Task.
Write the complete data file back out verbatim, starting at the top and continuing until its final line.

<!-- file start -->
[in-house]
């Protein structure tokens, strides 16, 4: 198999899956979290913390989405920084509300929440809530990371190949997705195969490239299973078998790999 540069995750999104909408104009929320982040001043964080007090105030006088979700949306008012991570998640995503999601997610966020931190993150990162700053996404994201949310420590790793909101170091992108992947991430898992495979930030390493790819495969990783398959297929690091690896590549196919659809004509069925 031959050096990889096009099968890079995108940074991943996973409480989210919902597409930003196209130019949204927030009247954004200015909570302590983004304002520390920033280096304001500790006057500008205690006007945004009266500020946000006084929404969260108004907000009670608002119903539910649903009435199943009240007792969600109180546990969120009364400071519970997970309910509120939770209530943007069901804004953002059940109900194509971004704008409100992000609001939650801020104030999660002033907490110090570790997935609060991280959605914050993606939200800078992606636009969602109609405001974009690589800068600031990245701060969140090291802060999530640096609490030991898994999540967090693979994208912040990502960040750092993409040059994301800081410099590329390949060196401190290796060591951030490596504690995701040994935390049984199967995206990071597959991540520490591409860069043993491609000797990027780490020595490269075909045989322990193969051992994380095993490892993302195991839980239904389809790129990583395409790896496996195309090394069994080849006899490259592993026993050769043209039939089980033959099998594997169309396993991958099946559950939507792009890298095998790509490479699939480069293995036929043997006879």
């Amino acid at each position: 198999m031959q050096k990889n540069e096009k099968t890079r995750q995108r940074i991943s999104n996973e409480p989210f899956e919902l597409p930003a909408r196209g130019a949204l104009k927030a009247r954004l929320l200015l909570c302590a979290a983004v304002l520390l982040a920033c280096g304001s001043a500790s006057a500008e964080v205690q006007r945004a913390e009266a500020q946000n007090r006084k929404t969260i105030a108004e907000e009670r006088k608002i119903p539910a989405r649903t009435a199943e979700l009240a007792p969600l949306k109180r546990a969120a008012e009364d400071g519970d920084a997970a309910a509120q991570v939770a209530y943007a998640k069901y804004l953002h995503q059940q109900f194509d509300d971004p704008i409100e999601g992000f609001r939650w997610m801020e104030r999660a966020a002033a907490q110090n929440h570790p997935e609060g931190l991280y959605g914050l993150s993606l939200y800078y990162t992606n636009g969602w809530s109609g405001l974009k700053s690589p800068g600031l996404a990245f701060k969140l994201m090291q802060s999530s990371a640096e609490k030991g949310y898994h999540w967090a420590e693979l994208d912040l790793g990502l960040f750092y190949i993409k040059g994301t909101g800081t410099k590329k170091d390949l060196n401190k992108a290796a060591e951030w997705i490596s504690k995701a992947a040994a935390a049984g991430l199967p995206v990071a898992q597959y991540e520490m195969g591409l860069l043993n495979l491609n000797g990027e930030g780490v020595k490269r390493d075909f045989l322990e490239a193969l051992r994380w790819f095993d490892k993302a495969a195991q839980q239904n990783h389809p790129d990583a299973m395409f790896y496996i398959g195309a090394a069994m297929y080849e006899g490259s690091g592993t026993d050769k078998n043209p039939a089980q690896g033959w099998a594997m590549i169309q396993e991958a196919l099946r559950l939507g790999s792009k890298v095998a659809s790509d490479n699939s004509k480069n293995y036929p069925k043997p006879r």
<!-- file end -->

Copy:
[in-house]
């Protein structure tokens, strides 16, 4: 198999899956979290913390989405920084509300929440809530990371190949997705195969490239299973078998790999 540069995750999104909408104009929320982040001043964080007090105030006088979700949306008012991570998640995503999601997610966020931190993150990162700053996404994201949310420590790793909101170091992108992947991430898992495979930030390493790819495969990783398959297929690091690896590549196919659809004509069925 031959050096990889096009099968890079995108940074991943996973409480989210919902597409930003196209130019949204927030009247954004200015909570302590983004304002520390920033280096304001500790006057500008205690006007945004009266500020946000006084929404969260108004907000009670608002119903539910649903009435199943009240007792969600109180546990969120009364400071519970997970309910509120939770209530943007069901804004953002059940109900194509971004704008409100992000609001939650801020104030999660002033907490110090570790997935609060991280959605914050993606939200800078992606636009969602109609405001974009690589800068600031990245701060969140090291802060999530640096609490030991898994999540967090693979994208912040990502960040750092993409040059994301800081410099590329390949060196401190290796060591951030490596504690995701040994935390049984199967995206990071597959991540520490591409860069043993491609000797990027780490020595490269075909045989322990193969051992994380095993490892993302195991839980239904389809790129990583395409790896496996195309090394069994080849006899490259592993026993050769043209039939089980033959099998594997169309396993991958099946559950939507792009890298095998790509490479699939480069293995036929043997006879």
């Amino acid at each position: 198999m031959q050096k990889n540069e096009k099968t890079r995750q995108r940074i991943s999104n996973e409480p989210f899956e919902l597409p930003a909408r196209g130019a949204l104009k927030a009247r954004l929320l200015l909570c302590a979290a983004v304002l520390l982040a920033c280096g304001s001043a500790s006057a500008e964080v205690q006007r945004a913390e009266a500020q946000n007090r006084k929404t969260i105030a108004e907000e009670r006088k608002i119903p539910a989405r649903t009435a199943e979700l009240a007792p969600l949306k109180r546990a969120a008012e009364d400071g519970d920084a997970a309910a509120q991570v939770a209530y943007a998640k069901y804004l953002h995503q059940q109900f194509d509300d971004p704008i409100e999601g992000f609001r939650w997610m801020e104030r999660a966020a002033a907490q110090n929440h570790p997935e609060g931190l991280y959605g914050l993150s993606l939200y800078y990162t992606n636009g969602w809530s109609g405001l974009k700053s690589p800068g600031l996404a990245f701060k969140l994201m090291q802060s999530s990371a640096e609490k030991g949310y898994h999540w967090a420590e693979l994208d912040l790793g990502l960040f750092y190949i993409k040059g994301t909101g800081t410099k590329k170091d390949l060196n401190k992108a290796a060591e951030w997705i490596s504690k995701a992947a040994a935390a049984g991430l199967p995206v990071a898992q597959y991540e520490m195969g591409l860069l043993n495979l491609n000797g990027e930030g780490v020595k490269r390493d075909f045989l322990e490239a193969l051992r994380w790819f095993d490892k993302a495969a195991q839980q239904n990783h389809p790129d990583a299973m395409f790896y496996i398959g195309a090394a069994m297929y080849e006899g490259s690091g592993t026993d050769k078998n043209p039939a089980q690896g033959w099998a594997m590549i169309q396993e991958a196919l099946r559950l939507g790999s792009k890298v095998a659809s790509d490479n699939s004509k480069n293995y036929p069925k043997p006879r």